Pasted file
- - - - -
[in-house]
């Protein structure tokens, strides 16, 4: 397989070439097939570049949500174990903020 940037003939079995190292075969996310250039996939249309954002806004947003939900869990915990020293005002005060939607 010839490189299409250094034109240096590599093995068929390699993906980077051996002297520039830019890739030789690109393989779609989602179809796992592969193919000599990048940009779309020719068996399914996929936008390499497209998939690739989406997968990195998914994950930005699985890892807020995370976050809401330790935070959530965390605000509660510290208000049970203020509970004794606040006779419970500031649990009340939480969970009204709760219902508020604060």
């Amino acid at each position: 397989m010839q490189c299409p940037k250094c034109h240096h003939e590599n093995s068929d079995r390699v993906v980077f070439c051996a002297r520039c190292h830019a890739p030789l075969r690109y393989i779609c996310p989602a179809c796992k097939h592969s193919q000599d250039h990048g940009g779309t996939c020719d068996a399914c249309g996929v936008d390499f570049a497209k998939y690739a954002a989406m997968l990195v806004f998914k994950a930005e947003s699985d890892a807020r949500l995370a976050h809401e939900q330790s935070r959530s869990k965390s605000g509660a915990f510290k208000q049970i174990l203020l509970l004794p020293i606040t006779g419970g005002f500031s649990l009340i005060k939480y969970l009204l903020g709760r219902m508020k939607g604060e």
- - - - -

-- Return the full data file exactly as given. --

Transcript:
[in-house]
């Protein structure tokens, strides 16, 4: 397989070439097939570049949500174990903020 940037003939079995190292075969996310250039996939249309954002806004947003939900869990915990020293005002005060939607 010839490189299409250094034109240096590599093995068929390699993906980077051996002297520039830019890739030789690109393989779609989602179809796992592969193919000599990048940009779309020719068996399914996929936008390499497209998939690739989406997968990195998914994950930005699985890892807020995370976050809401330790935070959530965390605000509660510290208000049970203020509970004794606040006779419970500031649990009340939480969970009204709760219902508020604060």
């Amino acid at each position: 397989m010839q490189c299409p940037k250094c034109h240096h003939e590599n093995s068929d079995r390699v993906v980077f070439c051996a002297r520039c190292h830019a890739p030789l075969r690109y393989i779609c996310p989602a179809c796992k097939h592969s193919q000599d250039h990048g940009g779309t996939c020719d068996a399914c249309g996929v936008d390499f570049a497209k998939y690739a954002a989406m997968l990195v806004f998914k994950a930005e947003s699985d890892a807020r949500l995370a976050h809401e939900q330790s935070r959530s869990k965390s605000g509660a915990f510290k208000q049970i174990l203020l509970l004794p020293i606040t006779g419970g005002f500031s649990l009340i005060k939480y969970l009204l903020g709760r219902m508020k939607g604060e």